The first picture shows the blue roofs of the Royal Palace guarded by tethermines. The tethermines are actually Gametech flight stands put to a better use. All the buildings including water pipes and bridges are from the 1/300 Middle East range by JR Miniatures. JR is cheap and easy to deal with online. I'd actually like to add another 30 or so buildings (which would cost about $40.) In the next photo you can see four kites ganging up on one of the smaller gunboats (if you look carefully you can see Thunderer creeping into the background.) The little gunboat is one of the Osprey Class patrol nefs offered by Brigade Models for Aeronef. Don't care much for Aeronef, but I like the Brigade minis to fill out my own vessels. The kite minis are straight out of the SGoM game with wire and paper masts and sails. They're alright, but sadly they are quite out of game scale-they should be much larger. The third picture shows my Gametech Whisperdeath (also too small) with my Gametech Reliant (a little too small) with two of the Brigade gunboats. The Gametech vessels are simply mini-masterpieces. Love 'em. Wish somebody would pick up the molds and the Chadwick's license.
All of my models have brass wires set as posts into their hulls. I use brass tubing cut to five different levels corresponding with very low, low, medium, high and very high. This tubing is set into weighted plywood bases. Any time a ship changes altitude I just swap out bases. For the my ground batteries, I use 1/600 scale mortars and guns for American Civil War batteries from Bay Area Yards. They are great, cheap, and not too large.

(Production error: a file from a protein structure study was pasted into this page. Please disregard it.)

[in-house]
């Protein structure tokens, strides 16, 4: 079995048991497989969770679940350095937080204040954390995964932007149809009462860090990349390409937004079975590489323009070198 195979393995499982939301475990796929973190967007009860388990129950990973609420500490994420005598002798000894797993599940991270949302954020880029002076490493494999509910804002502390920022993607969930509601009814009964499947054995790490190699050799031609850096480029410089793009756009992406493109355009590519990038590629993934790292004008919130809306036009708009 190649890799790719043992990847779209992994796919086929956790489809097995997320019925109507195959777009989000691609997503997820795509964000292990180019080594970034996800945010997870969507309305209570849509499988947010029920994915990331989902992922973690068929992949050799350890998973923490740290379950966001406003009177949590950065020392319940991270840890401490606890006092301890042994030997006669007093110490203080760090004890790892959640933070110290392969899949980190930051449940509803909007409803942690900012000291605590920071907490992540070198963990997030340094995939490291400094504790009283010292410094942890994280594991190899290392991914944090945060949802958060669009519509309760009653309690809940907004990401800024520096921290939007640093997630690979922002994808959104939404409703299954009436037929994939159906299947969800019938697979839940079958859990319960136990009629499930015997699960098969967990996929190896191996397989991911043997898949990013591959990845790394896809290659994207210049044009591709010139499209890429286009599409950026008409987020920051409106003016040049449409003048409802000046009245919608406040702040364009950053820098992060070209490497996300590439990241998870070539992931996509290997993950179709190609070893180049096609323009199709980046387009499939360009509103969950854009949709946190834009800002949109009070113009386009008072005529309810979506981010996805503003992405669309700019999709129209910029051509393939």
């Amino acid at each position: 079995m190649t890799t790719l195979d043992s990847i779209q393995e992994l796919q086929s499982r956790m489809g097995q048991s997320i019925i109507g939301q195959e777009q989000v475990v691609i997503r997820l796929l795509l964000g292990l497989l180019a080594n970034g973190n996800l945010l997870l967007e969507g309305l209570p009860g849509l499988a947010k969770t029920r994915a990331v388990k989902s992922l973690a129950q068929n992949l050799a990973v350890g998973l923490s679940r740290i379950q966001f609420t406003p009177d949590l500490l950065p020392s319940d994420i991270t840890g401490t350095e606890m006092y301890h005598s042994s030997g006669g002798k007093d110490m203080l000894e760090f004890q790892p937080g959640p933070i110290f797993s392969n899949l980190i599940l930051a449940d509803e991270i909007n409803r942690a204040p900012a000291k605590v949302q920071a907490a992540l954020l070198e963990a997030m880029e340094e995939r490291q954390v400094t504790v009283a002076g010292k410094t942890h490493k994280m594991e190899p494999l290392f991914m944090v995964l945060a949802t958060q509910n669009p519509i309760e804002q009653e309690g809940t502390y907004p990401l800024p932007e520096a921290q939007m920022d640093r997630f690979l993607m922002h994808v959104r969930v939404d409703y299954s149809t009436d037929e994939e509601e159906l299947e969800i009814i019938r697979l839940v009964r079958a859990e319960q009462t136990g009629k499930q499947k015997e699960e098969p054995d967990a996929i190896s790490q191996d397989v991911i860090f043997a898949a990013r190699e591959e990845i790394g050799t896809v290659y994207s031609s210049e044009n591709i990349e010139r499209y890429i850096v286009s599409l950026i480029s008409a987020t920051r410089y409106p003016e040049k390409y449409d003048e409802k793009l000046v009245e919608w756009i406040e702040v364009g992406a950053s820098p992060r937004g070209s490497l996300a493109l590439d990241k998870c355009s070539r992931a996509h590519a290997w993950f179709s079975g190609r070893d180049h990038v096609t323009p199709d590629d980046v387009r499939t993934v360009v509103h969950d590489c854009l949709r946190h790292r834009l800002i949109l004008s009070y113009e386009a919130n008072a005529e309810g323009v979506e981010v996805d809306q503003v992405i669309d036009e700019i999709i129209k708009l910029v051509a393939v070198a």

Last but not least, Thunderer is a beautiful miniature that I love to use in games. It is a scratchbuilt, and not by me. Larry Enoch built it for me some years ago together with an Intrepid and two Triumphs. They are highly detailed and just amazing. Larry is an incredibly talented artist, scratchbuilding American Civil War ships, and other sci-fi vessels, as well as the Space 1889 stuff he did for me.
Emerald City Gamefest is a cute little con in Seattle that contacted me about putting on a Sky Galleons of Mars game. I agreed to that and some Thunderboats! for Saturday the 15th. I've talked some friends into heading north with me, just so I can depend on having enough players to play the games.
I'm running a tried and true scenario, so it should be pretty fun. Lots of death and things burning. I'll be sure to take lots of pictures.
Last weekend I spent most of my time making safer carrying containers for all of my airships. I built little mini altitude markers by drilling holes for brass tubing and supergluing it into left over Litko bases. Then I glued some sheet magnet on to the bases, and setting them on some roof flashing at the bottom of a box. Nothing slides around much and that was the whole point. I had the miniatures poorly stored, so this was worth the time and effort.
I'm a high school history and journalism teacher, a career I've loved and continued to enjoy. Aside from my family I have several passions-miniature wargaming, movies, books and music. I'm also a died in the wool Mariners fan and baseball lover.